Just because an investigator may not be able to get to a mutilation case within a 24-hour period doesn’t necessarily mean they shouldn’t investigate it. There are so many other things that can be learned from a mutilation case, like:

– Interviewing the rancher, learning if there is a history of strange animal deaths in the area.
– If strange lights are/were seen in the area.
– If UFO type crafts were seen in the area.
– If un-marked helicopters were seen in the area.
– If high levels of EMF (electromagnetic fields) can be measured on or near the animal.
– If a circular ground depression, like a crop circle, can be seen where the animal was found lying.
– If there was ground movement around the animal.
– If higher levels of radiation were measured.
– If there are water sources nearby.
– So many other things to investigate even if an investigator misses the 24-hour window.

Picture courtesy Braden Brummit.

This particular animal death definitely shows that birds frequented the carcass, so there was some accumulated time between the death and the time the witness found the animal. The white marks seen on the picture are usually bird droppings. It also looks like the eyeball was “pecked” out by birds. If an eye is taken during a mute encounter, the eye socket appears more cored out, although it looks like there is some coring around this animal’s eye.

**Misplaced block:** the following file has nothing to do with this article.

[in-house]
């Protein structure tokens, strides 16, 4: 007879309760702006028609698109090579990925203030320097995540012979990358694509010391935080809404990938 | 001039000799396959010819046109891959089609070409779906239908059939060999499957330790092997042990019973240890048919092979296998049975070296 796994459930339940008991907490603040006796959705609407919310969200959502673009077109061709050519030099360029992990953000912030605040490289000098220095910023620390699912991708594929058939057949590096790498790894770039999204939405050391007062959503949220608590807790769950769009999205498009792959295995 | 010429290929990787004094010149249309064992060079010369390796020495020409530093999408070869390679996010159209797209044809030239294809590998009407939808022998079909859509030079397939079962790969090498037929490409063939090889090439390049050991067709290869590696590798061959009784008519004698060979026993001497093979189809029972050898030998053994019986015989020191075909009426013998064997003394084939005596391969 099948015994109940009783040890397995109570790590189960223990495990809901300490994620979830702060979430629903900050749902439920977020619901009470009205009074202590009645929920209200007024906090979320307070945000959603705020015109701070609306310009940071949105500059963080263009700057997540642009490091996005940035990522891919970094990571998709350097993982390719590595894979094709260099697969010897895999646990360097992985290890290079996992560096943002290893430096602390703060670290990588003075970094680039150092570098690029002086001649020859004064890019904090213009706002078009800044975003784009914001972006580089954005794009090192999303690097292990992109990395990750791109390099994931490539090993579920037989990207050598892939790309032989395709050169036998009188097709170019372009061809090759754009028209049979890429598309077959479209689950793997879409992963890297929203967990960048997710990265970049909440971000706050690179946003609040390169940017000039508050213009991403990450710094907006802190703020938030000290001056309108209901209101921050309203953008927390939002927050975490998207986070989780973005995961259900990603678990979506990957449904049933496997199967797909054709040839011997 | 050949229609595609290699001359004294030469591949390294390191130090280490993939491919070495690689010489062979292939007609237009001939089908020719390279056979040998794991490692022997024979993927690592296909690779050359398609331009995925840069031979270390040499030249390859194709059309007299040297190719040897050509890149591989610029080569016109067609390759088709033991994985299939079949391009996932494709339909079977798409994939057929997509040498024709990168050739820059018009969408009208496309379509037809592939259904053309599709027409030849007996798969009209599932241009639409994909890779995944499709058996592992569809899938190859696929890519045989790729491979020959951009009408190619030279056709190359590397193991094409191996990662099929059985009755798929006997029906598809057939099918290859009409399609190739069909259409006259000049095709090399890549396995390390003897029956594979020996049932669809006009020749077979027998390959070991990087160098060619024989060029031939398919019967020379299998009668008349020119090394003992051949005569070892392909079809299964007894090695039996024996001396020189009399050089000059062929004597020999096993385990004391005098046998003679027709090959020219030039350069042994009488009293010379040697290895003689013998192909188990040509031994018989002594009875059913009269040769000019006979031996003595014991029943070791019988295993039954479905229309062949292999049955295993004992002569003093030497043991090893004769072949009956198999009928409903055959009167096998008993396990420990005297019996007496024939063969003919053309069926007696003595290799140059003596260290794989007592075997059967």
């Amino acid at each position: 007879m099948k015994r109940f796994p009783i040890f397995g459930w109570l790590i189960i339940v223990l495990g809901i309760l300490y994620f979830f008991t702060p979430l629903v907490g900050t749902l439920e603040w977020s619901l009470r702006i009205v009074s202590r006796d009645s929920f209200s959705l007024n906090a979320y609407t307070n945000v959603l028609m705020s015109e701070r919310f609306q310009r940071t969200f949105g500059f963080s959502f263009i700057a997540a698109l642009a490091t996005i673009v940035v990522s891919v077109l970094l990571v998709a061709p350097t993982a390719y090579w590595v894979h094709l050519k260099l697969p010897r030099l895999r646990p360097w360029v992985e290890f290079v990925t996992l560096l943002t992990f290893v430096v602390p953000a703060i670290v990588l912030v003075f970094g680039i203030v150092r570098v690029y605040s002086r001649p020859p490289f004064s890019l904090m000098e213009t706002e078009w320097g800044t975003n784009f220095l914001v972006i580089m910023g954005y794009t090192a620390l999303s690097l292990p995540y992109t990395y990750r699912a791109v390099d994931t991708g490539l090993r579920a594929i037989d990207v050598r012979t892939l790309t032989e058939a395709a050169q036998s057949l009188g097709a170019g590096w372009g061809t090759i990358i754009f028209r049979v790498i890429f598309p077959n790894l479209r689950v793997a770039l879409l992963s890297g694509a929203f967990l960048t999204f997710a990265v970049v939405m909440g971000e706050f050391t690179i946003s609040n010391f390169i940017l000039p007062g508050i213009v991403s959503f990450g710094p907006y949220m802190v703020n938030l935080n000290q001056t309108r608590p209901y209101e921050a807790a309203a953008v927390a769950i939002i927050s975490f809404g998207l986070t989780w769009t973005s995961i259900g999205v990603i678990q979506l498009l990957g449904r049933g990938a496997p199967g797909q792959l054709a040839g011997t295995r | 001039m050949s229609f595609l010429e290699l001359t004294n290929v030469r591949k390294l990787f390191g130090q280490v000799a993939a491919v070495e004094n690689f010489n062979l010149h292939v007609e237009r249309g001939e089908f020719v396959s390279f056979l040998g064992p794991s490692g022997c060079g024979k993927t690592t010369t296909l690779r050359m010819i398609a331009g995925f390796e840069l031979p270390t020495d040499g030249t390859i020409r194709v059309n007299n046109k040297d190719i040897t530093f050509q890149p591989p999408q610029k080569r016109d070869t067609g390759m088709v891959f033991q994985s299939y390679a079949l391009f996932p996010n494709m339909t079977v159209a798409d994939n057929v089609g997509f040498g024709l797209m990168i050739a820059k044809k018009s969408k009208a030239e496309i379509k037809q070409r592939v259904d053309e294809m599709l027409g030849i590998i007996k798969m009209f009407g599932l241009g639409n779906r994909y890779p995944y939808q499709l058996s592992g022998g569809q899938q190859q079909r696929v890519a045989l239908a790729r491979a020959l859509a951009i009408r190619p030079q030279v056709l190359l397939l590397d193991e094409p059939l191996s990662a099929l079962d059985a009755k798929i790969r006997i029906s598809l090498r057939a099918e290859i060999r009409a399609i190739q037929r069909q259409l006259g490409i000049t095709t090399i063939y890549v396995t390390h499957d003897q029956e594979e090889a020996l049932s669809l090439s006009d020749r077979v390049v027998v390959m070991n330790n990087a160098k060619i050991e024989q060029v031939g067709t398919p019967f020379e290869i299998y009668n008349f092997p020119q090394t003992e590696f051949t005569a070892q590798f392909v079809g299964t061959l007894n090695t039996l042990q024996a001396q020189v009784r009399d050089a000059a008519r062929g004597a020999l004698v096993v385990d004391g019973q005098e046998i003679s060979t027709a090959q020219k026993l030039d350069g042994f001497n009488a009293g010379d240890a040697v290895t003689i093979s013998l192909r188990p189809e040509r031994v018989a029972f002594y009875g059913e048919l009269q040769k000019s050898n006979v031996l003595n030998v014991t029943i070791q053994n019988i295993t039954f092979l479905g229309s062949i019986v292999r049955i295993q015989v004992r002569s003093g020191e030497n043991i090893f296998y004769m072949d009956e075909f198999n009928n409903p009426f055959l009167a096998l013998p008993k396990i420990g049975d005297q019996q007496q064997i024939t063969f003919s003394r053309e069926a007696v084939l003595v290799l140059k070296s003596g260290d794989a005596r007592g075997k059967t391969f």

Also, who knows what damage may have been on the other side of the animal, I always turn the carcasses over to see the other side just in case something unusual looking exists.

General location where the animal was found.

Email from Braden Brummit (who found the carcass)

Hello Chuck, I found the Calf above Escalante Canyon outside of Delta CO. It was located at the top of Escalante Rim Road a 4×4 trail. I saw it laying in the clearing right on top. It was outside of the open range fencing. There are two roads that fork from the clearing with cattle guards over both roads. One road was labeled 61 from the forest service. It was 1:30pm on Sunday February 18, 2024.

Note: The average temperature for Delta Colorado the first two weeks of February 2024 was from the low, 20 degrees to high 45 degrees. Flys usually can’t survive during the wintertime in areas like this. Most die after the temperature hits below freezing.

Maggots usually won’t be the cause of unusual carcass damage during the cold winter season.

The red X was my marker for the general location of the two roads that forked out, the yellow circle is where the animal was found.

Braden Brummit states:
There were no tracks human or otherwise next to the calf. I saw one set of Razor Tracks (Editor note, RZR 4wd Side by Side vehicle) where they just drove past it, but they didn’t get out of the vehicle. 

We did try to report it to Delta County Sheriff’s Office. Only talked to someone via phone. He didn’t give a name. The person we talked to was actually very rude, he refused to come out and see the pictures. He said he was an expert, and it was coyotes. I think I disagree.